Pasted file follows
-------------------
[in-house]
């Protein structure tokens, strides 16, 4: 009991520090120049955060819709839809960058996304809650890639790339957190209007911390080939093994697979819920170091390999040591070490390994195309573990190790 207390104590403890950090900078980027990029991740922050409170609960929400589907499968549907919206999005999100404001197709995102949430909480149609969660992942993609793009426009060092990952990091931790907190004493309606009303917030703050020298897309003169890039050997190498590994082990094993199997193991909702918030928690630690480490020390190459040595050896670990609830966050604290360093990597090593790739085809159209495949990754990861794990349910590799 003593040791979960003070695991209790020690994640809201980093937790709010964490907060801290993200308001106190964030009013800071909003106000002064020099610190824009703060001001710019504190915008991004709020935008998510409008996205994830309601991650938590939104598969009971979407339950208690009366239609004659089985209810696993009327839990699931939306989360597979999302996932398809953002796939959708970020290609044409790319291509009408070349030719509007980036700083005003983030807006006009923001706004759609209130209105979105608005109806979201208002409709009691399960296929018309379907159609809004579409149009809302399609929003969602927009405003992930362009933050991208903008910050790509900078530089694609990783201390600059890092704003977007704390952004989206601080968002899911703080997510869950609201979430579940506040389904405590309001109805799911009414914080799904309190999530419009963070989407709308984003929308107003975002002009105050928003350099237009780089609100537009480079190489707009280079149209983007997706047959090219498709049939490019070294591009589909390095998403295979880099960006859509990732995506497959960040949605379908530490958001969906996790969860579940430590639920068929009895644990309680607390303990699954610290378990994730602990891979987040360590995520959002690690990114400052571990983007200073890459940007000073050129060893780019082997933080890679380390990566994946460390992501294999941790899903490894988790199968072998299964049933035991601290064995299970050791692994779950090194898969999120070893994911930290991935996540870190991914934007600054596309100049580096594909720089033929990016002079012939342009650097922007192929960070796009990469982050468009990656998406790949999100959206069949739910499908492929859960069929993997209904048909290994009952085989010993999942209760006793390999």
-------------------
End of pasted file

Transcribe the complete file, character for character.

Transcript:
[in-house]
């Protein structure tokens, strides 16, 4: 009991520090120049955060819709839809960058996304809650890639790339957190209007911390080939093994697979819920170091390999040591070490390994195309573990190790 207390104590403890950090900078980027990029991740922050409170609960929400589907499968549907919206999005999100404001197709995102949430909480149609969660992942993609793009426009060092990952990091931790907190004493309606009303917030703050020298897309003169890039050997190498590994082990094993199997193991909702918030928690630690480490020390190459040595050896670990609830966050604290360093990597090593790739085809159209495949990754990861794990349910590799 003593040791979960003070695991209790020690994640809201980093937790709010964490907060801290993200308001106190964030009013800071909003106000002064020099610190824009703060001001710019504190915008991004709020935008998510409008996205994830309601991650938590939104598969009971979407339950208690009366239609004659089985209810696993009327839990699931939306989360597979999302996932398809953002796939959708970020290609044409790319291509009408070349030719509007980036700083005003983030807006006009923001706004759609209130209105979105608005109806979201208002409709009691399960296929018309379907159609809004579409149009809302399609929003969602927009405003992930362009933050991208903008910050790509900078530089694609990783201390600059890092704003977007704390952004989206601080968002899911703080997510869950609201979430579940506040389904405590309001109805799911009414914080799904309190999530419009963070989407709308984003929308107003975002002009105050928003350099237009780089609100537009480079190489707009280079149209983007997706047959090219498709049939490019070294591009589909390095998403295979880099960006859509990732995506497959960040949605379908530490958001969906996790969860579940430590639920068929009895644990309680607390303990699954610290378990994730602990891979987040360590995520959002690690990114400052571990983007200073890459940007000073050129060893780019082997933080890679380390990566994946460390992501294999941790899903490894988790199968072998299964049933035991601290064995299970050791692994779950090194898969999120070893994911930290991935996540870190991914934007600054596309100049580096594909720089033929990016002079012939342009650097922007192929960070796009990469982050468009990656998406790949999100959206069949739910499908492929859960069929993997209904048909290994009952085989010993999942209760006793390999």